Johnson Stratocaster (Rosewood) – Review
as a companion to its maple necked cousin, this rosewood fingerboard
equipped Eric Johnson Artist Series Stratocaster brings to
play a myriad of features, painstakingly design by Eric himself
through experimentation and live use.
Stratocaster is based on a 1965 model with a 2- piece contoured
light alder body. Finished in thin-skin nitrocellulose lacquer,
several new colour options are available to this model including
the tropical turquoise version we are reviewing in this article.
standout feature is the bound rosewood fingerboard, which
is very unusual for a Stratocaster, usually reserved for models
such as the new Vintage Reissue Jazzmaster. Other features include the thinner than normal
headstock with an extra soft neck to headstock transition,
staggered vintage tuners with removes the need for string
tees, , a special 57 style tremolo block (with no paint between
the base and block) and no tremolo back plate.
for electronics, these are pretty much standard which the
exception of the custom designed pickups tested on the road
by Eric himself.
blonde vintage case with gold interior is also included, as
well as a woven strap, ash tray bridge
cover and a coil cord.
Unplugged the Strat sounds resonant and
vibrant, with an easy low action on the neck. Plug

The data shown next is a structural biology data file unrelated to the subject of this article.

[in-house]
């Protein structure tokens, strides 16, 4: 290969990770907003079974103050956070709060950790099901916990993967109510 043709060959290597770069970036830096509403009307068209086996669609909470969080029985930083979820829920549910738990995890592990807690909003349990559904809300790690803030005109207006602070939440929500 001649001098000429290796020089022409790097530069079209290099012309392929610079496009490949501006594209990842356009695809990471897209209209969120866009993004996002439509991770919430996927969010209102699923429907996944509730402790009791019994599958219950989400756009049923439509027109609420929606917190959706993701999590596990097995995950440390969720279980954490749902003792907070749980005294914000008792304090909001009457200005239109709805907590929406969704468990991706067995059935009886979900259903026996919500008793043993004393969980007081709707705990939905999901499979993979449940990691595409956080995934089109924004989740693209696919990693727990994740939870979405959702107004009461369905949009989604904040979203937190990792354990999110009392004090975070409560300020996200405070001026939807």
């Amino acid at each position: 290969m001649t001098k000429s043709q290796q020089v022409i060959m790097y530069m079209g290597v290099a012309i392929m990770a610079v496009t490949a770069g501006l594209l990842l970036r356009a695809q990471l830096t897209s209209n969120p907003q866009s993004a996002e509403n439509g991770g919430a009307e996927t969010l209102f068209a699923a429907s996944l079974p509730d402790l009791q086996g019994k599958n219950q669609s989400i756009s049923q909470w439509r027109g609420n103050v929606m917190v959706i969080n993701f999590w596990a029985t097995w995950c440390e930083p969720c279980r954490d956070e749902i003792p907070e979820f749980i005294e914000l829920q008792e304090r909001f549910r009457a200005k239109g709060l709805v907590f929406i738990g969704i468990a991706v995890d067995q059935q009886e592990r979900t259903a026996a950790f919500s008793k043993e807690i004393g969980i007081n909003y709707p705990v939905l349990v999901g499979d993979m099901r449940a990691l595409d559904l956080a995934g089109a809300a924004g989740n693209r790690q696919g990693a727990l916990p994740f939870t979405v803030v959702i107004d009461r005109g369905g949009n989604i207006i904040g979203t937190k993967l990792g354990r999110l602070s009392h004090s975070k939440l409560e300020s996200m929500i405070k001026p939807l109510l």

it in to an amp and it comes alive with vintage Strat
tones with the bright bite on the bridge, fender quack on
positions 2 and 4 (think Dire Straits), almost Jazz on the
neck and a useful all-round sound in the middle.
deep contours allow for a very comfortable playing position
with no hard edges “digging in”. Add some overdrive and things
warm up and get dirty. The practically blocked tremolo and
lack of string tee makes for near perfect tuning stability
and I am sure adds extra sustain.
a high end instrument very capable and its quirky/unique features
make it different enough to add to your guitar arsenal even
if you already own a Stratocaster (Or two as in my case).
be honest I originally thought the lack of a tremolo backing
plate would bother me but so far I see no need to install
one. The only thing you might to consider is if to float the
tremolo (movement in both directions) or leave it flat against
the body which only allows upwards movement as is stock.
allows less tremolo action but helps tuning stability.
An excellent instrument, not to be overlooked.
and Photos By Ernest H Slade